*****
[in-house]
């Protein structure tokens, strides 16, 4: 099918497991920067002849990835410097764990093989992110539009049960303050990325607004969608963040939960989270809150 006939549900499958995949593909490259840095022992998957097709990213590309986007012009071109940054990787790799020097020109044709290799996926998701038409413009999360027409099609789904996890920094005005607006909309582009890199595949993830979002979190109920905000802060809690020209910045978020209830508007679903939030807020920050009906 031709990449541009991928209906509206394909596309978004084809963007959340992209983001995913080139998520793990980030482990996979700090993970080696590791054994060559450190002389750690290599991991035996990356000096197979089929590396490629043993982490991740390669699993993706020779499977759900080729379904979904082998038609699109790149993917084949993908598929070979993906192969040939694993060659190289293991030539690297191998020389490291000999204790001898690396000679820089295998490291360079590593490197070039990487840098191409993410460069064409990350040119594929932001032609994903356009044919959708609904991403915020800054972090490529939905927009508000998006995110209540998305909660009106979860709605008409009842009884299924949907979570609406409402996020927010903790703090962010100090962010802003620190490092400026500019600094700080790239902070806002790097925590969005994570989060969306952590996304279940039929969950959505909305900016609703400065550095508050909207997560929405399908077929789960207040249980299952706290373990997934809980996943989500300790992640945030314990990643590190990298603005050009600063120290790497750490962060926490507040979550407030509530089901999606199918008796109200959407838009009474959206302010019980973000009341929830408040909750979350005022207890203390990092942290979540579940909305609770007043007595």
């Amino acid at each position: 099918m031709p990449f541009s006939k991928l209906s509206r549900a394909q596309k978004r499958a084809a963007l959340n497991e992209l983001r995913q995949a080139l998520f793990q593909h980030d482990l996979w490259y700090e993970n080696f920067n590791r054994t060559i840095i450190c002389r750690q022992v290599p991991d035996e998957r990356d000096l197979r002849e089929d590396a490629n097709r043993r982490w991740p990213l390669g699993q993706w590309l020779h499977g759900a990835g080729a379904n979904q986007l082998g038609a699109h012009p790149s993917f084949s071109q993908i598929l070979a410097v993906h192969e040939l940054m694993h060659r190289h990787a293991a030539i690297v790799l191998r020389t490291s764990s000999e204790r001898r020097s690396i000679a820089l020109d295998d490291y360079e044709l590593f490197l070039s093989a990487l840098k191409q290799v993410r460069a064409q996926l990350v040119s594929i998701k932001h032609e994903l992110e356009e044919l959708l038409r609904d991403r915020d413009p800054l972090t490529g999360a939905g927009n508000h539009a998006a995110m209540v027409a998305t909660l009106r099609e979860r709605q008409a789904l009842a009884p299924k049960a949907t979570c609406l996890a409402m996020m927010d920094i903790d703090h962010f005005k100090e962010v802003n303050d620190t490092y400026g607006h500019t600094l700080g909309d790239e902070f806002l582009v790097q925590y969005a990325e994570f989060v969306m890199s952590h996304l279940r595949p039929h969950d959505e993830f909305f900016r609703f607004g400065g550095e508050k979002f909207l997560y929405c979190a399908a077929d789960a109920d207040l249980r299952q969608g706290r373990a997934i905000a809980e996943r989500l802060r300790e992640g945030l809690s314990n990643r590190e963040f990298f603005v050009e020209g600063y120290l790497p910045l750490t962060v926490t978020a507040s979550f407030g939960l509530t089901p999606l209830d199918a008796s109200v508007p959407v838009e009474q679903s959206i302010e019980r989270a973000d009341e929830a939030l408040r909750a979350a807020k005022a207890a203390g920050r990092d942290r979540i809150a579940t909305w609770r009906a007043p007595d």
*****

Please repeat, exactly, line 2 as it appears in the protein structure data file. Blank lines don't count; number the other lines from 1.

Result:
């Protein structure tokens, strides 16, 4: 099918497991920067002849990835410097764990093989992110539009049960303050990325607004969608963040939960989270809150 006939549900499958995949593909490259840095022992998957097709990213590309986007012009071109940054990787790799020097020109044709290799996926998701038409413009999360027409099609789904996890920094005005607006909309582009890199595949993830979002979190109920905000802060809690020209910045978020209830508007679903939030807020920050009906 031709990449541009991928209906509206394909596309978004084809963007959340992209983001995913080139998520793990980030482990996979700090993970080696590791054994060559450190002389750690290599991991035996990356000096197979089929590396490629043993982490991740390669699993993706020779499977759900080729379904979904082998038609699109790149993917084949993908598929070979993906192969040939694993060659190289293991030539690297191998020389490291000999204790001898690396000679820089295998490291360079590593490197070039990487840098191409993410460069064409990350040119594929932001032609994903356009044919959708609904991403915020800054972090490529939905927009508000998006995110209540998305909660009106979860709605008409009842009884299924949907979570609406409402996020927010903790703090962010100090962010802003620190490092400026500019600094700080790239902070806002790097925590969005994570989060969306952590996304279940039929969950959505909305900016609703400065550095508050909207997560929405399908077929789960207040249980299952706290373990997934809980996943989500300790992640945030314990990643590190990298603005050009600063120290790497750490962060926490507040979550407030509530089901999606199918008796109200959407838009009474959206302010019980973000009341929830408040909750979350005022207890203390990092942290979540579940909305609770007043007595």